Wherever and Whenever they l1ad fought it had always been as comrades and as brothers side by side against a common foe, and t their laurels 0f victory had always been intertwined. \‘Volfe’s historic victory on the Heights of Abraham had doubt- less since inspired many a daring deed of which they in later years had had such good reason to be proud, a11d the Wolfe spirit still lived. It would be a sorry day for our country when such qualities as those ceased to be among the leading attri- butes of their youth. He (Sir Charles) sometimes wondered, especially in these disturbing days, why in every village in the iand from which their historic heroes had sprung, succeeding generations did not endeavour to keep alive stories that should continue to inspire their children’s children to take a lasting pride in their local heroes, who had had a share in building up

ihe Empire, to which it was their privilege to belong. No coun-

try could boast a longer roll of heroes, whether in peace or war, than their own; no country had been more full of brilliant ex- amples that succeeding generations should try to emulate. Wolfe spent most of his schoolday holidays at Squerryes, his (Sir Charles) kinsmaifs place near Westerham, his playmate being the speaker’s great-grand uncle George, who afterwards became his life-long friend. ‘When he (Sir Charles) was a small boy of ten years old, and his gallant father showed him the cenotaph in the grounds of Squerryes that marked the spot where Wolfe received the news of his first commission and told him their hero’s story, he naturally longed some day to be a soldier, too. \Volfe’s statue that stood in the centre of the ‘town of Westerham “Yould, he trusted, remain their shrine as long as Westerham’s history lasted. They could not all hope to live to be heroes, but they must all, he hoped, be uplifted by the story that statue every day recalls, reminding them, as it did, that it was Wolfe’s victory at Quebec that laid the first foundations of their present world-wide Empire by winning Canada—the eldest sister of what was their present family of Dominions occupying all quarters of the globe. . Surely it was up to them to foster and maintain by all means in their power, their splendid Empire, built up, as it had been, on the founda- tions so well laid by such heroes as James Wolfe.”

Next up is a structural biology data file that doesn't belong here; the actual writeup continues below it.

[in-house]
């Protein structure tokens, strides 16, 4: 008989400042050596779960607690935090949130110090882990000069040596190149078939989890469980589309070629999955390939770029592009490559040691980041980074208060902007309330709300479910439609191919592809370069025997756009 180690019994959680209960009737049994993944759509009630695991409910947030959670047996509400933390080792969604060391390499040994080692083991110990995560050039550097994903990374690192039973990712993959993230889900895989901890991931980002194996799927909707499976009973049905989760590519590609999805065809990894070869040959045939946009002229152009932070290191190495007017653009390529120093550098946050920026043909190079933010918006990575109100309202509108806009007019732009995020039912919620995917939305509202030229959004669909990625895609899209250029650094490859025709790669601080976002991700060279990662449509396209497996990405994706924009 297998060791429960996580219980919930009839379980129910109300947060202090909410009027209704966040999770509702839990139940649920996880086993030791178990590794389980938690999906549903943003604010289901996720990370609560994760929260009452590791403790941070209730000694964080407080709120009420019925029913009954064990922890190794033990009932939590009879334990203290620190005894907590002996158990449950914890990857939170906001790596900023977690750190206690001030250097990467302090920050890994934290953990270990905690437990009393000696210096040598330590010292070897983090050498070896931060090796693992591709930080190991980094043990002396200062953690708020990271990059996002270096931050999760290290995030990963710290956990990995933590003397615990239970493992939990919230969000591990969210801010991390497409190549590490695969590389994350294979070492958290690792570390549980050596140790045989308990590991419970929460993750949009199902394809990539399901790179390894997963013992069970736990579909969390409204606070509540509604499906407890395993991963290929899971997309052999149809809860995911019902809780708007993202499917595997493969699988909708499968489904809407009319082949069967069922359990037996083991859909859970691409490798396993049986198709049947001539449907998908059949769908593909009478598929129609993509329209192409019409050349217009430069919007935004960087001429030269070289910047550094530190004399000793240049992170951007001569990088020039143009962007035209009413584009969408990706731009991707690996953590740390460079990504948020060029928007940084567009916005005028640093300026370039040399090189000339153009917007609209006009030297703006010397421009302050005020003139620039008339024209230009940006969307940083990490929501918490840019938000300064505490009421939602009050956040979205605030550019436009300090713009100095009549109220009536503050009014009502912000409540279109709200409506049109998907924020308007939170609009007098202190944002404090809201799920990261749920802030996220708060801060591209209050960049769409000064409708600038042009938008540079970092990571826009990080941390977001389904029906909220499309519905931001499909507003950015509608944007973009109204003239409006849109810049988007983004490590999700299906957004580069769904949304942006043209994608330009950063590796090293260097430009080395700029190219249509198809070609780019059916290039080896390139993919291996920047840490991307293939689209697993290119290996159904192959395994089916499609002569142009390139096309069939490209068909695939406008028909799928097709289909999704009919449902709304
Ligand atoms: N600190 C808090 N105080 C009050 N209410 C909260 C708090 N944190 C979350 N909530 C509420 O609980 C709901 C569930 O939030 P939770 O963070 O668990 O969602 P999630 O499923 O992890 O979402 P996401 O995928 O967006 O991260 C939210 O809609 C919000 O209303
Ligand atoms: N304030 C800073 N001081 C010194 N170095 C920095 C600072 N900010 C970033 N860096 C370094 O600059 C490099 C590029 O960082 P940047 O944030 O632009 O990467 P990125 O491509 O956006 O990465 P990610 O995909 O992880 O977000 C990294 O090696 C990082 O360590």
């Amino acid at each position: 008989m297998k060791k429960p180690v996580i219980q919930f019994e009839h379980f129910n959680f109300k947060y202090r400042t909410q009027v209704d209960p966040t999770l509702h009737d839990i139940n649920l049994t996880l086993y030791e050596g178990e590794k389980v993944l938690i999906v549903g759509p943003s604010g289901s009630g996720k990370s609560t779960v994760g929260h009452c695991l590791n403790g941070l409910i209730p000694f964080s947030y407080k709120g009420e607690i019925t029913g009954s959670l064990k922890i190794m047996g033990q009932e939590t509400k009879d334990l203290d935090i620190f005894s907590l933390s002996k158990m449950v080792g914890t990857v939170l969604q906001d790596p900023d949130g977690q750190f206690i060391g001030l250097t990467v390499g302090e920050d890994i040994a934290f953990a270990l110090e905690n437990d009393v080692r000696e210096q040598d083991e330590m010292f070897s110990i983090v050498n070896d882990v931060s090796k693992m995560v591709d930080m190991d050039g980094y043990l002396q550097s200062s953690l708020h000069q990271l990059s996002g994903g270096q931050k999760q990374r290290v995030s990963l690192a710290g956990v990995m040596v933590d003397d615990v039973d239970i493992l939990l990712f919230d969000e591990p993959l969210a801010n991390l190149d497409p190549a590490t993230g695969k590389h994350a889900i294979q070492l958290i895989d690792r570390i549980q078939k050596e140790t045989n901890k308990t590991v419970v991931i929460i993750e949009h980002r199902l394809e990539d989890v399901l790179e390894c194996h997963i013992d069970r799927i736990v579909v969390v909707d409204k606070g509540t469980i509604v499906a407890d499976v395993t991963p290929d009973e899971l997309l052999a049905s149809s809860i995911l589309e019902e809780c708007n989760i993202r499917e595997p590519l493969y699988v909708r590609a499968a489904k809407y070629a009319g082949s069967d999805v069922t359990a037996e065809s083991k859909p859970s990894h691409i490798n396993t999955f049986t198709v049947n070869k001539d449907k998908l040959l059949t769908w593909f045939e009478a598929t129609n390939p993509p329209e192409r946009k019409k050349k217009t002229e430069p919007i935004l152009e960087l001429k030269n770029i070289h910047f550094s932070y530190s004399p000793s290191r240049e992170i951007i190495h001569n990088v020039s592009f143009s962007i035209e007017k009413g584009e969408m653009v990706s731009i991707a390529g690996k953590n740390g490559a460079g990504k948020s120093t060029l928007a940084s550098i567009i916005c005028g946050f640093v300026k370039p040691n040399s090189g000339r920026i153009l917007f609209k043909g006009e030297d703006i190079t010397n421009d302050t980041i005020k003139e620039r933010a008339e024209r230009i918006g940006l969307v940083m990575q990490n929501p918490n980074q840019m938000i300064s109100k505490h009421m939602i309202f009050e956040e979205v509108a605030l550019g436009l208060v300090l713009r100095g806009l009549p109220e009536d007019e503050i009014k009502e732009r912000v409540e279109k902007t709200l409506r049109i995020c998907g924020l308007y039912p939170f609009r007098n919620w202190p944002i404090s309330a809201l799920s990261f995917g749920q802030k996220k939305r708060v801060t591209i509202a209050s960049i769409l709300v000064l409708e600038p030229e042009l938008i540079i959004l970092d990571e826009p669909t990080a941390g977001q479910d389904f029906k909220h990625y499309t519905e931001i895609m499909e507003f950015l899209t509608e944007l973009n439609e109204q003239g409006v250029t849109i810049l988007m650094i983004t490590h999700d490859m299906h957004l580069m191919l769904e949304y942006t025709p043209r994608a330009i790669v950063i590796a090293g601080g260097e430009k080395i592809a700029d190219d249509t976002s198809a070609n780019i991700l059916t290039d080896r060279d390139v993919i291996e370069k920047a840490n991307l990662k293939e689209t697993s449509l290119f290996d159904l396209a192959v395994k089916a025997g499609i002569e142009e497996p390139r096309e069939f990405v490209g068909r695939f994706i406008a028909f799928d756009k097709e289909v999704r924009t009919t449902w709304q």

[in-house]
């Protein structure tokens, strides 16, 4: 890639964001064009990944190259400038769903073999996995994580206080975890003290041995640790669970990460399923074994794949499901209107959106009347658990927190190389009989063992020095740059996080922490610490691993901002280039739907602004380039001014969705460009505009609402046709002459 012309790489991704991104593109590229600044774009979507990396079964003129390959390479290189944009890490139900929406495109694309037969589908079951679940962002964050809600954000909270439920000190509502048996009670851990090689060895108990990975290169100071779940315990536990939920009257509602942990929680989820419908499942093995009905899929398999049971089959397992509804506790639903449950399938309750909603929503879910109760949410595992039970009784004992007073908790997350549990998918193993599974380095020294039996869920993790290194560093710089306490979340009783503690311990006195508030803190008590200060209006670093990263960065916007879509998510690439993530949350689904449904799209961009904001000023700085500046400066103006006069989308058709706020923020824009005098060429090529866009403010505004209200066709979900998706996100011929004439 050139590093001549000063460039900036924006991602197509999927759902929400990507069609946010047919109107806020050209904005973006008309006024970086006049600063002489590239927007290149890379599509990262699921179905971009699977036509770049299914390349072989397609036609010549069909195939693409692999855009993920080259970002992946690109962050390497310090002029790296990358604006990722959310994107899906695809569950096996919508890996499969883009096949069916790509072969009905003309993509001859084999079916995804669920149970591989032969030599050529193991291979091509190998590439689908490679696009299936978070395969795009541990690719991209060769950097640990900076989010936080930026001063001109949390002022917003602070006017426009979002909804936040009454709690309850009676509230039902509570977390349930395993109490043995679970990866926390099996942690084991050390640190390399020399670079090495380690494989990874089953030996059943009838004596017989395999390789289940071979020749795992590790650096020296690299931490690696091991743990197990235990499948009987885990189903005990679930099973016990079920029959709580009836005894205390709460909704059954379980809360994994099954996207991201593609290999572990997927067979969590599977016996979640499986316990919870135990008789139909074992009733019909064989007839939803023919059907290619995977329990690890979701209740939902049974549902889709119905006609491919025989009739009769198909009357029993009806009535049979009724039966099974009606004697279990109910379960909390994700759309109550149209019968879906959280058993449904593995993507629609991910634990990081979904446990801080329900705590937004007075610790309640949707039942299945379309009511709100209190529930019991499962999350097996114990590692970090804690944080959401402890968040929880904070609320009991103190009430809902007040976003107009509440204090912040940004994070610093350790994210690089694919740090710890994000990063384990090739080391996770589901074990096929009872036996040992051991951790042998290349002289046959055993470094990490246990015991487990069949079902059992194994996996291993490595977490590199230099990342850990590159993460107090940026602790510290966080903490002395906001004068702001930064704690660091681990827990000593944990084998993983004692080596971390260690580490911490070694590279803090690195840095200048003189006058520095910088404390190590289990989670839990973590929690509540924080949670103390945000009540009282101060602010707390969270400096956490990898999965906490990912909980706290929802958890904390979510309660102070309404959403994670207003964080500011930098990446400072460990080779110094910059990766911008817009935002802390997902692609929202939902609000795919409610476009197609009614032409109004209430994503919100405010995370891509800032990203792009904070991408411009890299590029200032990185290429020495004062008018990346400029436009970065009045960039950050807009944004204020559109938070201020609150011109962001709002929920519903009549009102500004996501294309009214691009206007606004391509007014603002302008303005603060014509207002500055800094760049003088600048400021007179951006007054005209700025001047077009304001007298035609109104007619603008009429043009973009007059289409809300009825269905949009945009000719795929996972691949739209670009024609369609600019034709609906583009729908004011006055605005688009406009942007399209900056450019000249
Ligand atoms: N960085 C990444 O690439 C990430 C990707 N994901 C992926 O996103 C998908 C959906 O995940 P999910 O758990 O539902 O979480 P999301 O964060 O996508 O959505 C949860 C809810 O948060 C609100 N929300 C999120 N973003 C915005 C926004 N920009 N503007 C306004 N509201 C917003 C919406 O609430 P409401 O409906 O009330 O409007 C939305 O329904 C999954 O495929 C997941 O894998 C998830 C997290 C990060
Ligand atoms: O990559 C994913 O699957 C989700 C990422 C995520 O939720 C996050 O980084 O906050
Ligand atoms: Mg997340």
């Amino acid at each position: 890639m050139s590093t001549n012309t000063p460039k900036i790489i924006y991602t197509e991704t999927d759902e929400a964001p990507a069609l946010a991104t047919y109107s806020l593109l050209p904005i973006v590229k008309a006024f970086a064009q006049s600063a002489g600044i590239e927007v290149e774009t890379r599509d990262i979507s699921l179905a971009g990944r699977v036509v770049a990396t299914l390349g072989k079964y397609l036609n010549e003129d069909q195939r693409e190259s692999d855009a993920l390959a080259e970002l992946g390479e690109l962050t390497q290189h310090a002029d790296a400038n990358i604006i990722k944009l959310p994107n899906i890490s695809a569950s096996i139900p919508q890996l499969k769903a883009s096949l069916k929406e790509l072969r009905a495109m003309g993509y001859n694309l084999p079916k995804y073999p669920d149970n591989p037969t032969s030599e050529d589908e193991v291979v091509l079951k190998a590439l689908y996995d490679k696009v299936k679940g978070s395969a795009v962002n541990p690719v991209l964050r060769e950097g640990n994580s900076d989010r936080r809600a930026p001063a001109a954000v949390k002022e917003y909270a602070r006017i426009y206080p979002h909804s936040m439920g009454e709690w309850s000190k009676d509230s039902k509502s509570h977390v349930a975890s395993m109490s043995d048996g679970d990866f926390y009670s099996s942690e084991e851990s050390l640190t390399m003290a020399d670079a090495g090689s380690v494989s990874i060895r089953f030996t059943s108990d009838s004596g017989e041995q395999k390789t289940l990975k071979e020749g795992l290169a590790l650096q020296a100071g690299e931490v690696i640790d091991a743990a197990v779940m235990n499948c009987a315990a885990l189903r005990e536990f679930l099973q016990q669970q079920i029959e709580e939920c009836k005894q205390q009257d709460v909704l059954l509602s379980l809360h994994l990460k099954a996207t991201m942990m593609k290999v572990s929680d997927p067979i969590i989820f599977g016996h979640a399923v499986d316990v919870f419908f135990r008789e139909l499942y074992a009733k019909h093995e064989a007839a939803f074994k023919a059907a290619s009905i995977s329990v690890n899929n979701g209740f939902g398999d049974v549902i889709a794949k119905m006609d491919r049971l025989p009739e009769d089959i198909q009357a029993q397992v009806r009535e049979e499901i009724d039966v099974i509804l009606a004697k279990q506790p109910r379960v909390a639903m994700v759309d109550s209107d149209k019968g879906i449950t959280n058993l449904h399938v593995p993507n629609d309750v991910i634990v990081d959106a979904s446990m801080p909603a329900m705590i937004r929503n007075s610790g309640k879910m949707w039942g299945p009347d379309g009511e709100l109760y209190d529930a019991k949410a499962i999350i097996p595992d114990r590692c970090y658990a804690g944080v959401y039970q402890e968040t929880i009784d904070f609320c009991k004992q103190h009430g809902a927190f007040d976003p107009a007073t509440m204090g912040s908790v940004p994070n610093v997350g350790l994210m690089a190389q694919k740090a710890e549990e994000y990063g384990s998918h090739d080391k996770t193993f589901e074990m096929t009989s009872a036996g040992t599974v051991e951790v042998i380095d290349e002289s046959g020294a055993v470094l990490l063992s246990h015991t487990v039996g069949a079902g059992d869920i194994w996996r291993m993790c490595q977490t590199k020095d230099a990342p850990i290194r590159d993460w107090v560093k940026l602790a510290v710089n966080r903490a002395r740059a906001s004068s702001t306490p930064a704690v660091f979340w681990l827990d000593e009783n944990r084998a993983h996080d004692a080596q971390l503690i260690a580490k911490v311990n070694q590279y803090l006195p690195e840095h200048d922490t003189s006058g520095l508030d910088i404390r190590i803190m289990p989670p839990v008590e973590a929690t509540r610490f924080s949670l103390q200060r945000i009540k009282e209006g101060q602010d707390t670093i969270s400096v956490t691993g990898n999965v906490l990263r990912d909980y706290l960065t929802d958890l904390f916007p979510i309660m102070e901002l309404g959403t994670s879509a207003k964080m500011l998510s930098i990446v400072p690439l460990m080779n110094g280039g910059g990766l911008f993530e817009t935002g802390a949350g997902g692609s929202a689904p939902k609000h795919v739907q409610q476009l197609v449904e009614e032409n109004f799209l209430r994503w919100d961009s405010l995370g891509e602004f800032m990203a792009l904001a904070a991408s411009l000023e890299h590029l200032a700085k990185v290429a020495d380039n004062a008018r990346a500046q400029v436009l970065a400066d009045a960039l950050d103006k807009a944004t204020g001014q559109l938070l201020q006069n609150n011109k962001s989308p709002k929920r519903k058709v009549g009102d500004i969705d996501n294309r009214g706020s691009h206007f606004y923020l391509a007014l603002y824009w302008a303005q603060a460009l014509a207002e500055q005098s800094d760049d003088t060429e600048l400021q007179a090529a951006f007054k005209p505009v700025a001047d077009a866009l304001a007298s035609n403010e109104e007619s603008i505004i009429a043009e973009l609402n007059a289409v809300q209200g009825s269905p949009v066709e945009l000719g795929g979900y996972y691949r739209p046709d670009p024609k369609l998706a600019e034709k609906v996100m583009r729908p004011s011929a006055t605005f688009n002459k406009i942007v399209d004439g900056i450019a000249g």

The Right Hon. Winston Churchill. Chancellor of the Ex- chequer, proposing the toast of “The Dominion of Canada,” said he did so with the utmost pleasure. for. after they had heard in such moving terms of the services, triumphs and sac- rifices of General Wolfe and his soldiers, they must, also, not forget to dwell on the measureless consequences which fol- lowed from their achievements. The romance of history was one of the strongest forces which united and cemented the

_, British Empire. and the Wolfe bi-centenary dinner brought to